Diversity, Equity and Inclusion (DEI) in our institutions, practices, and our lives is an important issue. Any form of prejudice, discrimination, or unequal treatment is counter to my values and counter to our AMA core values.
The AMA and all of us, have a growing responsibility to improve diversity, equity, and inclusion (DEI) efforts not only for our colleagues, but also to better serve patients, their families, and our employees. By working to bolster DEI efforts we have an opportunity to improve the lives of those providing and receiving care.
In my leadership positions on the Board, I was involved in numerous actions to help bring DEI to the forefront both to the public and within our own organization. As Board Chair I helped prioritize the agenda of our Center for Health Equity; including the Board approval of a multi-million budget increase for the Center, and funding for the Chicago West End inner-city health endeavor. We also approved the actions taken by the JAMA Editorial Board to make the journal and its specialty journals more responsive to diversity and anti-racism. We encouraged the Council on Medical Education, as well as the Association of Medical Colleges to increase minority admissions and retention. As member and Chair of CSAPH, we developed papers and positions on many health issues; such as, maternal mortality and morbidity and focused on underserved communities with recommendations to address inequities and bias. In my role as Clinical Professor, I have encouraged our educational institution to improve diversity in the University and mentored BIPOC (Black, Indigenous, People of Color) medical students and residents rotating through my practice to pursue specialty training. As Fellowship Director, I selected one of the first female fellows in our specialty, as well as one of the first BIPOC fellows. As a private practitioner, a core tenet of our hiring practice has always been to have a diverse workforce.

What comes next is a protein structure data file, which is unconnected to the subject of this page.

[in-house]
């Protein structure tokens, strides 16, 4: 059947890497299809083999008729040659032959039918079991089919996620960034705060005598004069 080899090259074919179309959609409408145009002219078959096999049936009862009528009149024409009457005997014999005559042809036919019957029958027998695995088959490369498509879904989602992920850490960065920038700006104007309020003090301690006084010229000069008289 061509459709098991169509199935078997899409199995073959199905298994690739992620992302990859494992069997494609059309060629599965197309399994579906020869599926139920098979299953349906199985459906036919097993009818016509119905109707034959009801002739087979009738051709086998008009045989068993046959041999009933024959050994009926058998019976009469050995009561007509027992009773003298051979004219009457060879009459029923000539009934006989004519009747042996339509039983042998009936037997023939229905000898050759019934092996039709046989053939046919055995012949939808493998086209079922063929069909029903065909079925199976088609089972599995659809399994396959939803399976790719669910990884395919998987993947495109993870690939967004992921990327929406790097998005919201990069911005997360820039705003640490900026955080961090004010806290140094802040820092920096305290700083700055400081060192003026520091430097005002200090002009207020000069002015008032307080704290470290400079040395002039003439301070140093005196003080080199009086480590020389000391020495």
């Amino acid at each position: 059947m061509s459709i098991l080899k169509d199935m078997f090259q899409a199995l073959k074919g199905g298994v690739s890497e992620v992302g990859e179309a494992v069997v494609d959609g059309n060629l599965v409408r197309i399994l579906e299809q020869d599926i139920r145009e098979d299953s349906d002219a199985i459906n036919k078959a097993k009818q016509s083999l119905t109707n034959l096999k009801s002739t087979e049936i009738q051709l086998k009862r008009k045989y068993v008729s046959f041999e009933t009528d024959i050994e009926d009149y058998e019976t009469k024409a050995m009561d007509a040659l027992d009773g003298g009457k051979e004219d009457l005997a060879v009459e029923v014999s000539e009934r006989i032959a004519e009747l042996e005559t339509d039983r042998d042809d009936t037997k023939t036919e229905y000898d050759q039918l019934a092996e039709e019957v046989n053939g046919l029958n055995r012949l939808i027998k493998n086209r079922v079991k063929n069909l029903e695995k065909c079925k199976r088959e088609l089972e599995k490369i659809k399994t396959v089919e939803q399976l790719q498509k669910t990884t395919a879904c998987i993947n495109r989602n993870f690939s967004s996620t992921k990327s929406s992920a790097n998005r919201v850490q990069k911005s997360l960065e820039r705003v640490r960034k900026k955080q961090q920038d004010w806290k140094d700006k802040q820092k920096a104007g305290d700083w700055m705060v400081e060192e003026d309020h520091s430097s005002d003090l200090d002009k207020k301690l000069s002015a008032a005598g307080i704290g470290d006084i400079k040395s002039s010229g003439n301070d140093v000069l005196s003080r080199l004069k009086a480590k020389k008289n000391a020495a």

The AMA has made significant efforts to promote DEI and adopted many policies and programs that have produced positive change, including establishing the Center for Health Equity. The Embedding Equity Initiative focuses on making racial justice and health equity a key focus throughout the American Medical Association.
This touches all of us, regardless of our race or ethnicity.
Commitment to consistent DEI initiatives, especially training is not only important for patient safety, but also for better health outcomes. There is still more to be done. We cannot change our history, but we can continue to expand our efforts to eliminate bias and discrimination. We can’t rest on our laurels. Eliminating health inequities is an ongoing issue and one that needs to remain in the forefront.